“PackageKit aims to take the pain out of the package management on GNU/Linux systems and create a system that can compete with Windows and Mac. Development is proceeding at a rapid pace and it is set to be available in Fedora 9.” – Interview with Richard Hughes (of Gnome Power Manager fame), and Robin Norwood.
PackageKit’s implementation will be an abstraction of the diverse culture of package management interfaces that seem to all suck. Have you ever shown someone new to Linux the program Synaptic? Or worse, KDE’s Adept installer? Lets hope not. Progress is being made in Ubuntu in the “gnome-app-install” (aka Add/Remove) program to clean up the crud. It has made several important decisions eliminating some verbosity to make it easier to use. Even if this becomes the perfect interface, it is arbitrary to Ubuntu’s distribution. What about OpenSuSE users, Gentoo, or Fedora? Double the problem by looking at different desktop environments on the same distributions. Its quite a mess.
PackageKit proposes to unify the GUI by offering a distribution, and DE agnostic interface to the underlying packaging systems. Simply put, you would install software in Fedora 9 exactly the same way you would install software in OpenSolaris, Kubuntu, or Gentoo. Cool concept, but is the differing software management interfaces really the problem? I think not. While a standardized interface would certainly help the Linux culture move into mainstream, its issues lie outside of where to point and what to click.
Ian Murdock argues that the diversity of the different package formats is the real problem and I agree. As an entity that develops software (an individual, a corporation, etc), the fewer specific things you have to support the better. The reason is that writing/maintaining code is expensive. The bigger the audience you can support without making changes to code – the better. As it stands, Windows has the ubiquitous “.exe” package format. Apple has its “.dmg” format, and Linux has “.rpm, .deb, .ebuild, .tgz, .pkg”. An ISV’s solution to the mess on Linux so far has been avoidance.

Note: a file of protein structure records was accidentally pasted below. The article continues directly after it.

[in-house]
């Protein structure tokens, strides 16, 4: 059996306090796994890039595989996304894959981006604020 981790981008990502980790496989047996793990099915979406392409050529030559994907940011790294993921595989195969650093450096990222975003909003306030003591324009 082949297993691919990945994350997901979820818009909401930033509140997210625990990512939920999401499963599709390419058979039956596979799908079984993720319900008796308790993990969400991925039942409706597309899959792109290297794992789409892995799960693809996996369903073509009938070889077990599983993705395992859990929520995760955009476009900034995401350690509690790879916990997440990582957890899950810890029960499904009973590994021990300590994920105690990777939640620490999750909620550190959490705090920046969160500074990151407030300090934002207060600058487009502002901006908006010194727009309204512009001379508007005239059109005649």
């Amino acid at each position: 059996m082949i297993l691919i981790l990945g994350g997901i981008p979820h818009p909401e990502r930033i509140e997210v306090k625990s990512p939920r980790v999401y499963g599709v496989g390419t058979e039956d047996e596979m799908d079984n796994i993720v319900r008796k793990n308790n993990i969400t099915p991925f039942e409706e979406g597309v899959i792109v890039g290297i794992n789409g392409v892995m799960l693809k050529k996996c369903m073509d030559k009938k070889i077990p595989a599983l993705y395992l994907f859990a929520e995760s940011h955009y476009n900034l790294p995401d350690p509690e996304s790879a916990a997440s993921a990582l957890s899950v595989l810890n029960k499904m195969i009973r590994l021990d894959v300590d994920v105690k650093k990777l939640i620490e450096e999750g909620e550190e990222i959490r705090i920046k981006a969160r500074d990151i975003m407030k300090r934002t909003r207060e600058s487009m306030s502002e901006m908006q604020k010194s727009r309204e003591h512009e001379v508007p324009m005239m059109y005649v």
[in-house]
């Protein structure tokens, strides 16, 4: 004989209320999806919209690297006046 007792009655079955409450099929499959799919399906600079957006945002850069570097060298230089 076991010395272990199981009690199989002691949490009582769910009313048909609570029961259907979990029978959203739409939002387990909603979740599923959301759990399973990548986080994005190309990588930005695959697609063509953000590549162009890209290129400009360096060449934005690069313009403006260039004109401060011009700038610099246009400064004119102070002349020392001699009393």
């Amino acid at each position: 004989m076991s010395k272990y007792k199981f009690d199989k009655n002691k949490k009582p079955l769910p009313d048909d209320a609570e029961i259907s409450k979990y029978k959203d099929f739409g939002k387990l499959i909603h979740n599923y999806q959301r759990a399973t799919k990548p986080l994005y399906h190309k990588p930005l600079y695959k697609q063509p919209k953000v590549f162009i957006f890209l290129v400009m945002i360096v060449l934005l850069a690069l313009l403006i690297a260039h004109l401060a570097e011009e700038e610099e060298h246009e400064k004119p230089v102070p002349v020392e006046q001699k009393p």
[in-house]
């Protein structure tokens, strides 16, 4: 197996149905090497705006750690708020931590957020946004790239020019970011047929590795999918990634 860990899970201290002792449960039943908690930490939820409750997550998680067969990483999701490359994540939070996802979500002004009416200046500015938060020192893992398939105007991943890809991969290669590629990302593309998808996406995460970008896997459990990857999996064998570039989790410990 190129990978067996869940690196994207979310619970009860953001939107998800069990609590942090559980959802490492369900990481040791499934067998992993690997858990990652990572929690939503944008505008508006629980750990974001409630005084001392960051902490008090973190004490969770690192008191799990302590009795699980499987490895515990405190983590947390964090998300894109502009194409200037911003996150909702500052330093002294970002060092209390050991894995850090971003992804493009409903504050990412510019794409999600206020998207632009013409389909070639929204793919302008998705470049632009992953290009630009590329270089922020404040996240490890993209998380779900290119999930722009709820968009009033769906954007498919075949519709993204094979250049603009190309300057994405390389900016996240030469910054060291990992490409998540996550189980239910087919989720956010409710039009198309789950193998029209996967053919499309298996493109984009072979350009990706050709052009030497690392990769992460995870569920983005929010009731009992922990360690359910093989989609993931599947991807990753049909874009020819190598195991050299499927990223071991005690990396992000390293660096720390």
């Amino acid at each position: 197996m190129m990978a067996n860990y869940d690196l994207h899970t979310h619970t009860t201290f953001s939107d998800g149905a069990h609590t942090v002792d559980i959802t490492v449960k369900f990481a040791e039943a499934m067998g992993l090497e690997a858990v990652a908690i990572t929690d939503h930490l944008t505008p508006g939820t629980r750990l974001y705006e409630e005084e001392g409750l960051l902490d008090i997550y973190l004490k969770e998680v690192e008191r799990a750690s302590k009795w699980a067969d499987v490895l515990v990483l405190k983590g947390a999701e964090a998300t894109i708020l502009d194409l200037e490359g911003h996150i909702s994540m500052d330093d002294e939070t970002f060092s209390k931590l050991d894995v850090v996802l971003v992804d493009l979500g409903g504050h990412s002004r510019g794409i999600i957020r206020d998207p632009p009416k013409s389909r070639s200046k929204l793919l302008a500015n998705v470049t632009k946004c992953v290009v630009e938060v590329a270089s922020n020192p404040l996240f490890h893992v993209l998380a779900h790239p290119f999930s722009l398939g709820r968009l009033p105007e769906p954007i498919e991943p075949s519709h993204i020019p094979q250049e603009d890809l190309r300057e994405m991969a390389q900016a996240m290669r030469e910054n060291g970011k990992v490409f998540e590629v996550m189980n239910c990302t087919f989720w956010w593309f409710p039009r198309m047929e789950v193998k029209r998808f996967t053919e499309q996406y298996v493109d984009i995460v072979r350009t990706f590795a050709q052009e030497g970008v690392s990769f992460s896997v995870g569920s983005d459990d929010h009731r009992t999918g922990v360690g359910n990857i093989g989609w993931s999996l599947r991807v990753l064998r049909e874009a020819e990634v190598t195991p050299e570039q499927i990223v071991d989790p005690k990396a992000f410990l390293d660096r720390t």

I think another issue with Linux package management is the perceived difficulty in generating these distribution specific formats. I have actually packaged software into a .deb and I have to admit it took more time that it was probably worth. How about some tools to auto generate source packages into some universal format? Even outside of distributions and into cross operating system. Its a lofty goal to say the least, and this is one step in a right direction. However, I feel the scope will have to widen to bring real change.
Neither Windows nor OS X have a single “package” format. Windows has at least the following: WiX (.msi), InstallShield, Nullsoft Scriptable Install System, and Wise (there are more). Each one has it’s own methods, features, shortcomings, and price. Yes, they all end up being some sort of executable, but to the programmer and business, whom you are arguing for, it is no less a pain in the ass than the various Linux package formats. In fact, in my opinion, it is easier on Linux. Have you ever tried to use InstallShield? That’s a bunch of bullshit; especially compared to how simple it is to create most Linux packages.
OS X has plenty of package distribution methods as well. You have the disk image you mentioned; the OS X installer [http://en.wikipedia.org/wiki/Installer_(Mac_OS_X)], my most hated one; zip files; tar files; Fink; Macports; i-Installer (http://www.rna.nl/ii.html); and probably more.